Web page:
Tragedy spurs bid for happy endings for neglected ‘Disney dogs’

By Will Hansen/Communications Intern

A few of the countless volunteers who assembled in support of the “Disney dogs” pose with a few of their charges in Grand Traverse County. (courtesy photo)

From “101 Dalmatians” to “Lady and Tramp” and “Bolt,” the dogs in Disney films have dodged danger, risen above indifference and cruelty and started new, brighter lives for themselves.

So, when Grand Traverse County Animal Control was confronted with an unprecedented canine crisis, a very Disney-like tale with the usual large cast of interesting characters began to unfold.

The story begins when more than 160 dogs were seized from an East Bay Township home in late January by Grand Traverse staffers and eventually encompasses animal control and adoption agencies from across Michigan, all trying to bring the animals a happy ending.

It was Cherryland Humane Society in Traverse City, which provides sheltering services for dogs rescued by the county, that first applied the “Disney Dogs” label because, “They deserve a happy ending,” said Naomi Washburn, Cherryland communications and marketing manager.

The county and Cherryland spearheaded the early rescue operation, one that quickly had its share of sadness, as 32 of the animals were found dead upon arrival at what has been described as a “large-scale” breeding operation.

This news only spurred on the rescue teams, though.

“This extremely negative situation was quickly turned into a positive one by the outpouring of help and donations from our community and other surrounding communities,” said Jaime Bemiss, Grand Traverse County animal control supervisor. “This positive response really shows how much our community cares about animals and the needs for agencies like Animal Control.”

“It’s almost indescribable the feeling of everybody coming together to care for these animals and just the sheer number of them was overwhelming in itself, and emotional and heartbreaking,” added Washburn, “It was really incredible working with a large number of animal control and adoption agencies to give these dogs the best care.”

Mabel suffered horrible abuse and was discovered without her lower jaw at the time of rescue. That didn’t stop her from sharing a smile as she poses with her helpers (right to left), Dr. Dave Durham Ryann Vanderheide, licensed Vet Tech), and Christa Trudo, medical coordinator for Cherryland Humane Society. Mabel was adopted and now “is living a happy life being spoiled rotten,” said Naomi Washburn of Cherryland. (courtesy photo)

The county was investigating the property because the owner had failed to comply with a junk ordinance. But then the dogs were found. Many of them were malnourished and had frozen paws, suffering in deplorable conditions, with little access to food, clean water and medical attention. Due to huge number of dogs, Grand Traverse County and Cherryland Humane Society knew this was something they could not handle alone.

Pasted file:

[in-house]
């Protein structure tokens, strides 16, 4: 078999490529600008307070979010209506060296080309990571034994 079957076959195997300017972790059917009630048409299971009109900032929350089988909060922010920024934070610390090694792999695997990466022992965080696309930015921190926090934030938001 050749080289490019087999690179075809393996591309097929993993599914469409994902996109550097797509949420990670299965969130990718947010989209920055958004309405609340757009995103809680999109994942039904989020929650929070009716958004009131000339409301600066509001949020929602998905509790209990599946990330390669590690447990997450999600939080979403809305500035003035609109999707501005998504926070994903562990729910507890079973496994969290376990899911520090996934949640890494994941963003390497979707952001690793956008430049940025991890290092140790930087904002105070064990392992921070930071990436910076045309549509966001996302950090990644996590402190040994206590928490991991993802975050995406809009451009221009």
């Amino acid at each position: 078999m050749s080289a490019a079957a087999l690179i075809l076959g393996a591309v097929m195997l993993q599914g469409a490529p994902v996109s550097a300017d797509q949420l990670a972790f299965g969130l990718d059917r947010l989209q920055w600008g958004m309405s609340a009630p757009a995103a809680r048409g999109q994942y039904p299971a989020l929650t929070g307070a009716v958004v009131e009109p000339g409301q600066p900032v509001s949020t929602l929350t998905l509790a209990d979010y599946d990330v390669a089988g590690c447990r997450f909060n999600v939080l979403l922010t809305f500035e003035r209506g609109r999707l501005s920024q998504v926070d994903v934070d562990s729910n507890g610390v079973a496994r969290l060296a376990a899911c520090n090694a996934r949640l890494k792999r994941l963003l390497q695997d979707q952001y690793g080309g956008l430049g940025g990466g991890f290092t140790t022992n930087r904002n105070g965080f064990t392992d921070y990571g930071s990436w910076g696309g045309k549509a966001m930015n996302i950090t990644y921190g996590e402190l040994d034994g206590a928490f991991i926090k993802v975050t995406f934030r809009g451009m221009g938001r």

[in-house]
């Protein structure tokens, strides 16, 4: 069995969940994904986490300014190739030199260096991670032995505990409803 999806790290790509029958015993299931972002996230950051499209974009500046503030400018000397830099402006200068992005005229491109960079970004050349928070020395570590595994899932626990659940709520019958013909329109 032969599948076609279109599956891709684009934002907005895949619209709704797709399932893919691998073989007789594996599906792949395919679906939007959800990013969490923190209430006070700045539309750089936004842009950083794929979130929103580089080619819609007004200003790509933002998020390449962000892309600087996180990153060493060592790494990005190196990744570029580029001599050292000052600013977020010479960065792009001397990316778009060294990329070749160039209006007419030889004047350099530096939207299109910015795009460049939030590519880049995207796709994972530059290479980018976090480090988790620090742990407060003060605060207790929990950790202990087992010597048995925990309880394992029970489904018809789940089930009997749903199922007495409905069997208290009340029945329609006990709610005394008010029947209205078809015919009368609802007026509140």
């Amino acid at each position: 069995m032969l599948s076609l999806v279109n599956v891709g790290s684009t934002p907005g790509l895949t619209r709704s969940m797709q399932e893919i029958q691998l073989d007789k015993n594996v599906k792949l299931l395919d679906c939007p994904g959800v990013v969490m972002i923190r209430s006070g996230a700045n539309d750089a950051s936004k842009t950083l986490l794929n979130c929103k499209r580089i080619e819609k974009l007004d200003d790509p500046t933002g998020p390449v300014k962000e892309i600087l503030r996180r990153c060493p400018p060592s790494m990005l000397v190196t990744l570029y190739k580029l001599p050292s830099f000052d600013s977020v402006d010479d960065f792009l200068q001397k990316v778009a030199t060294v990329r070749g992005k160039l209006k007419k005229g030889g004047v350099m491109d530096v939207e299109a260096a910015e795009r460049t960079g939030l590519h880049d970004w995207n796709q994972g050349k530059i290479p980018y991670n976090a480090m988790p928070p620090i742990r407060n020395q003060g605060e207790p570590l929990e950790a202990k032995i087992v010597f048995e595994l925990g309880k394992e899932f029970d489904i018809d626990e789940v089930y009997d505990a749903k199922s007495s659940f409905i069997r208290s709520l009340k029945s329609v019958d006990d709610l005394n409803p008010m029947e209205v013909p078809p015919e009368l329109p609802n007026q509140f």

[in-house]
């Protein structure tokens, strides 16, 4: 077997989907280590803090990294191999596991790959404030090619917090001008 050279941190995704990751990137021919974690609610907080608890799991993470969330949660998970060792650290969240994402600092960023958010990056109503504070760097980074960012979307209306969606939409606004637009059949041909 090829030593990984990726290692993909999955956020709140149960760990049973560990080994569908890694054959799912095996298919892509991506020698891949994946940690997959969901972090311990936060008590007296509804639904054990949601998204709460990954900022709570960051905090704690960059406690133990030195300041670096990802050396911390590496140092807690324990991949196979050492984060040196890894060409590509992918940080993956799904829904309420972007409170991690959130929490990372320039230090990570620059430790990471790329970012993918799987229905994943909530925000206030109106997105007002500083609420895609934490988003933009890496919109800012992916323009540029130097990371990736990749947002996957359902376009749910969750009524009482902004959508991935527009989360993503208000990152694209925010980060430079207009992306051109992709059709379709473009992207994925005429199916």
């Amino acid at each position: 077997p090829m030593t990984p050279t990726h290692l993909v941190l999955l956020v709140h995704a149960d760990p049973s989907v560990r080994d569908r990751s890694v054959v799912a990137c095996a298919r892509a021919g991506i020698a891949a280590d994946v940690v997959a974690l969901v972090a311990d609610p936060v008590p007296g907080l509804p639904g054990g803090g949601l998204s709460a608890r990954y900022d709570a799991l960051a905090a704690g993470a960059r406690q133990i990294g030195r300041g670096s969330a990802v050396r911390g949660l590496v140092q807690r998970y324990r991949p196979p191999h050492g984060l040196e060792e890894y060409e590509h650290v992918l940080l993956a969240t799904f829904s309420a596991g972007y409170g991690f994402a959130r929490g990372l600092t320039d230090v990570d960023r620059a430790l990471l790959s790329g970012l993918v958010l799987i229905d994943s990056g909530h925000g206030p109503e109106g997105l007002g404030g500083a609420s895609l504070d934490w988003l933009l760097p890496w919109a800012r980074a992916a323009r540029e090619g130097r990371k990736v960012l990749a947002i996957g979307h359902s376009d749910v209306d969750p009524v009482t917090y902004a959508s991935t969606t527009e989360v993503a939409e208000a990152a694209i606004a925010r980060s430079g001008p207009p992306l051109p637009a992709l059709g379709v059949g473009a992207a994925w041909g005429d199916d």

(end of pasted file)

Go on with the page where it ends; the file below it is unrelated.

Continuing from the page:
At the time of the seizure, for example, Cherryland was housing fewer than six dogs. “We’re very lucky to have that extra space in our shelter,” said Washburn. “We have had a broad spectrum of assistance and help. There are many different veterinarians that have reached out. The Bissell Foundation paid for all the vaccinations. Several different groomers came in because some of these dogs were in boxes and crates hidden in a truck. You can only imagine that kind of abuse. Their fur was very bad, so we had to have all the different realms of our community come together to take care of them,” she added.

Additional allies arrived, including Little Traverse Bay Humane Society, Kalkaska County Animal Shelter, Otsego County Animal Shelter, Charlevoix Area Humane Society, Humane Society of Huron Valley, Ingham County Animal Control & Shelter, Wexford Animal Control, Eva Burrell Animal Shelter and H.A.N.D.D.S. To The Rescue.

The owner of the residence recently was sentenced to six months in jail for failing to provide adequate care to animals, an all-too-common story in our country. As many as 5,000 new cases of animal hoardings are reported each year in the U.S, involving 250,000 animals. Most such cases involve fewer than 50 animals, however, so the Grand Traverse situation was an extreme one – requiring a unique response.

The agencies have been in the process of adopting the dogs out, “we have received over 100 applications for these dogs before we even were able to put them on our website,” said Washburn in May. “We have to process applications for these dogs very carefully because they have been through a lot of distress and need a lot of love and work, but the adoptions are going really well across the board as long as I’ve heard from the other shelters that we transported to.”

Dogs were rehomed as far away as the Upper Peninsula and Lansing. Only one dog with some challenging needs is still at Cherryland to be adopted.

“We learned quite a few lessons throughout this situation,” said Grand Traverse’s Bemiss. “One of the most important being that if we band together as one, we can accomplish most anything.

“We need to take a closer look at our county ordinances and state laws surrounding animals so these situations can be dealt with prior to becoming this dire,” she added. “Most Animal Control agencies are small programs that aren’t always funded as they should be. Communities can make a huge difference by supporting their local agencies through helping spread awareness messages, volunteering and donating.”

“From this operation, we have learned that our community is incredible,” added Washburn. “These dogs now have a second chance at a better life, and it took a village to make it happen.”

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